Government IT News For VARs — July 9, 2014
By Christine Kern, contributing writer
This week, the White House is launching a new assessment of IT performance, while the federal Cybersecurity Framework was fundamental in responding to the Heartbleed bug. Also, the Civil Liberties Board faced harsh criticism in the wake of their latest report, while ID cards are experiencing a fundamental transformation. And, MicroSoft is attempting to recoup some of its losses after the NSA spying allegations.
How The White House Is Measuring IT Performance
As part of the new 15 Cross-Agency Priority (CAP) Goals, announced this spring, to “address the longstanding challenge of tackling horizontal problems across vertical organizational silos,” the White House's Office of Management and Budget quarterly will review agencies’ progress toward meeting their goals and will update Performance.gov with the latest results, OMB Deputy Director for Management Beth Cobert wrote in a recent blog post. According to Fed Tech Magazine, Agencies are required to deliver functionality every six months, the Government Accountability Office noted in a May report.
The Cybersecurity Framework's Role In The Heartbleed Saga
Fed Tech Magazine reported that the federal government’s Cybersecurity Framework was the guiding force behind the response to Heartbleed, the notorious security vulnerability in OpenSSL encryption software, according to White House Cybersecurity Coordinator Michael Daniel. The Department of Homeland Security played a central role in coordinating a response to Heartbleed for the dot-gov domain.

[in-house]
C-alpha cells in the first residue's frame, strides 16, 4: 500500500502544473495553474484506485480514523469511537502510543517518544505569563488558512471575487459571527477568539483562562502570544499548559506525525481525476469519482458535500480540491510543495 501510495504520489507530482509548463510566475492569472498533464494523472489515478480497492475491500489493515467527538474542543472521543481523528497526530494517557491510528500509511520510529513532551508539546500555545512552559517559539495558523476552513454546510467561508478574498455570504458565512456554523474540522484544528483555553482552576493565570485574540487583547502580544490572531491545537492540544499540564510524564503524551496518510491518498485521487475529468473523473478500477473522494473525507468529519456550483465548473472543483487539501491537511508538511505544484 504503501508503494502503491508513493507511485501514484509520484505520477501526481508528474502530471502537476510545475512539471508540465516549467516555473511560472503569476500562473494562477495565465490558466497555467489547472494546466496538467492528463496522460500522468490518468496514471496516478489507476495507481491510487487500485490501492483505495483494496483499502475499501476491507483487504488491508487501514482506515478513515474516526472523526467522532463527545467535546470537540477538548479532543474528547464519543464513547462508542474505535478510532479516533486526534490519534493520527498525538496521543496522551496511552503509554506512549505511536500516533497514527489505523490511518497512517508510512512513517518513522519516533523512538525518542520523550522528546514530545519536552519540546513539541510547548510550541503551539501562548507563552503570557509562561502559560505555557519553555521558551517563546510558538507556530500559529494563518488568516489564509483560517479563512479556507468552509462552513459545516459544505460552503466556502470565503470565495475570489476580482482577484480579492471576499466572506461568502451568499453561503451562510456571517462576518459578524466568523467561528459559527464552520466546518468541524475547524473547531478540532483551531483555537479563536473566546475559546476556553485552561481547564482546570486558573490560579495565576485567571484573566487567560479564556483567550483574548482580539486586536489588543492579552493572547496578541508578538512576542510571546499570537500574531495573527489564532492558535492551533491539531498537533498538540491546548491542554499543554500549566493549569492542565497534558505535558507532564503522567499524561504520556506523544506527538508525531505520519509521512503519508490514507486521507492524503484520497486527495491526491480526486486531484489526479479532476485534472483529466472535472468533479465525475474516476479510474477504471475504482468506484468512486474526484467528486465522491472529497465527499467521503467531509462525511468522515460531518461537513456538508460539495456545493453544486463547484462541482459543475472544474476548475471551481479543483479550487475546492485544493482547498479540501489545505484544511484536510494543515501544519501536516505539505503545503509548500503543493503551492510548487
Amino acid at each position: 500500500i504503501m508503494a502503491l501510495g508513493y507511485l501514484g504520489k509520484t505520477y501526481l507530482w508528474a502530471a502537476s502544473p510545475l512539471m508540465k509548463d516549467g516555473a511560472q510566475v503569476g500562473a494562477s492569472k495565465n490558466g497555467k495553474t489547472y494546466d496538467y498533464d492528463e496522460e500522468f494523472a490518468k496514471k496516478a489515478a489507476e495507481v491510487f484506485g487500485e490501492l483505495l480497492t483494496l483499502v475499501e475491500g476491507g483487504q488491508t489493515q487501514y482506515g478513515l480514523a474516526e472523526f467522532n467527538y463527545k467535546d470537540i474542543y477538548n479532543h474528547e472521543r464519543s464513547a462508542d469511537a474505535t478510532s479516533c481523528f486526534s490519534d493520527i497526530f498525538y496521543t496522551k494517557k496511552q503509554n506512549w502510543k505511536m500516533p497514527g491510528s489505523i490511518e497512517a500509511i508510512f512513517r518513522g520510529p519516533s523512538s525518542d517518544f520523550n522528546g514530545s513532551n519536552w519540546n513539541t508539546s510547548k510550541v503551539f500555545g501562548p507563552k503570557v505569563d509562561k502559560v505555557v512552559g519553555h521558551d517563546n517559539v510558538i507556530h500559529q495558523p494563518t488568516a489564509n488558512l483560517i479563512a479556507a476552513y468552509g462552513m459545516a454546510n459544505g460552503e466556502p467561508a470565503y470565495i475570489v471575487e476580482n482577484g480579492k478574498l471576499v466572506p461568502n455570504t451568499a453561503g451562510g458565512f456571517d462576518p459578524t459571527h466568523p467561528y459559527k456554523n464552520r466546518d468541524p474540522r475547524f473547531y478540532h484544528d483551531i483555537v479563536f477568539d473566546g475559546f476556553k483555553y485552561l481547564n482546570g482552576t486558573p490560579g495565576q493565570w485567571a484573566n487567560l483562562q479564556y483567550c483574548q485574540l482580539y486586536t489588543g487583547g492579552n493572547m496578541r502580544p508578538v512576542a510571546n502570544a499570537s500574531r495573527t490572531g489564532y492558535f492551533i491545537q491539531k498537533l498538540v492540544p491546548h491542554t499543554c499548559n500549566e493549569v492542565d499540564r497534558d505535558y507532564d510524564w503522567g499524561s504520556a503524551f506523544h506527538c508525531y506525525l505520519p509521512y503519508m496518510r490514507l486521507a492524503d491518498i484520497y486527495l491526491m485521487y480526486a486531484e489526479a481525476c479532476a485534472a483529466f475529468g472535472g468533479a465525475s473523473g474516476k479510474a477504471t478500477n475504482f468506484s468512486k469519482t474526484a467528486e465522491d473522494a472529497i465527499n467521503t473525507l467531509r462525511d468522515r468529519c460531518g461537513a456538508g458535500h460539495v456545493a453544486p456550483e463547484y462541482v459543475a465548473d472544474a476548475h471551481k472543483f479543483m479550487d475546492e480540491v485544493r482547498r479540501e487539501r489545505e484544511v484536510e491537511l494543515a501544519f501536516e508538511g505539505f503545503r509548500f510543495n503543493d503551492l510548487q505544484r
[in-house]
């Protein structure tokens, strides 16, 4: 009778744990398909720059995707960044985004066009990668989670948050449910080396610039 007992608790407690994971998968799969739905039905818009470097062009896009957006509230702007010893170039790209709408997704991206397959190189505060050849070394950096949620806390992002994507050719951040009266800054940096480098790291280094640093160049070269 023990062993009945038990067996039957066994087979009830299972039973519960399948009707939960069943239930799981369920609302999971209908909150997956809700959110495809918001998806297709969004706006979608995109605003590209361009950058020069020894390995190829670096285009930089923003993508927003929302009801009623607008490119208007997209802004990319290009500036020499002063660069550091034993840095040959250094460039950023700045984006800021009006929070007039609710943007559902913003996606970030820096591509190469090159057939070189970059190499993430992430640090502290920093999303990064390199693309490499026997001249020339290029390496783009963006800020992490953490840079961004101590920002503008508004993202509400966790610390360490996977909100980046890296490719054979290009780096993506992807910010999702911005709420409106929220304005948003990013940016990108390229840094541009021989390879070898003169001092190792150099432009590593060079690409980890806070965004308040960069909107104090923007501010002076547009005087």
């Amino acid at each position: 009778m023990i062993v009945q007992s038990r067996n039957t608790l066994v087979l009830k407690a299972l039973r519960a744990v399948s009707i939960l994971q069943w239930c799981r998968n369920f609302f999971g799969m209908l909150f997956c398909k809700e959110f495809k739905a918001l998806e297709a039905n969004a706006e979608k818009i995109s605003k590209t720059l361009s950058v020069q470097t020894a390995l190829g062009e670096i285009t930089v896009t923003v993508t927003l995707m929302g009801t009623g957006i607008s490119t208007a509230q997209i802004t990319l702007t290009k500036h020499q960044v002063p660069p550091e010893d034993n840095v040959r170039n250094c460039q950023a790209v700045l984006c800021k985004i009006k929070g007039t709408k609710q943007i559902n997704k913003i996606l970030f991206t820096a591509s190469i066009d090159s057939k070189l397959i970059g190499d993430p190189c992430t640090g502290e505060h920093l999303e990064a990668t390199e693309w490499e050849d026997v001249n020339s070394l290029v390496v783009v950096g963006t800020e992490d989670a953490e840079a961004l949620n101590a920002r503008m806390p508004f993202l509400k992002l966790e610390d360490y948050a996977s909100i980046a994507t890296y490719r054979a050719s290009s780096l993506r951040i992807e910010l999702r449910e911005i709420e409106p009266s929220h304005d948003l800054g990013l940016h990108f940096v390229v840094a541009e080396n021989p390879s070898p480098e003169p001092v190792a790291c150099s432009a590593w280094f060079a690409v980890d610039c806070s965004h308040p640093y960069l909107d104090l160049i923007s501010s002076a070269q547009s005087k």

Civil Liberties Board Takes Heat for NSA Spying Report
As ecommercetimes reported, the latest report on NSA surveillance by the United States Privacy and Civil Liberties Oversight Board has caused a firestorm of scathing criticism. The report concludes that, while collection of information under Section 702 of the Foreign Intelligence Surveillance Act “has been valuable and effective in protecting the nation's security and producing useful foreign intelligence,” in regards to particular aspects of surveillance of U.S. citizens, there are a number of privacy concerns. The board has listed 10 policy recommendations to strengthen privacy safeguards.
The Future Of Government ID Cards
Nearly a decade ago, the Homeland Security Presidential Directive 12 (HSPD-12) established the goal of “secure and reliable forms of identification” for government employees and contractors, and this goal has not yet been met. This article looks at some of the new technologies in place that are trying to address this transition. They include bidirectional radio-frequency identification (RFID) tags that can be read by sensors located in campus buildings; the advent of smart cards; and technologies using near field communications.
Government IT Talking Points
Foreign concern about NSA spying is affecting the cloud market, and Microsoft is fighting back, as this article from Government Technology illustrates. A blog post by Microsoft vice president Matt Thomlinson explained that the new center is designed to provide participating governments an opportunity to review source code of the company’s “key” products, assure integrity of the software, and confirm there are no backdoors. The move is an effort to reassure foreign organizations that the American software and devices remains secure.
For more news and insights, visit BSMinfo’s Government IT Resource Center.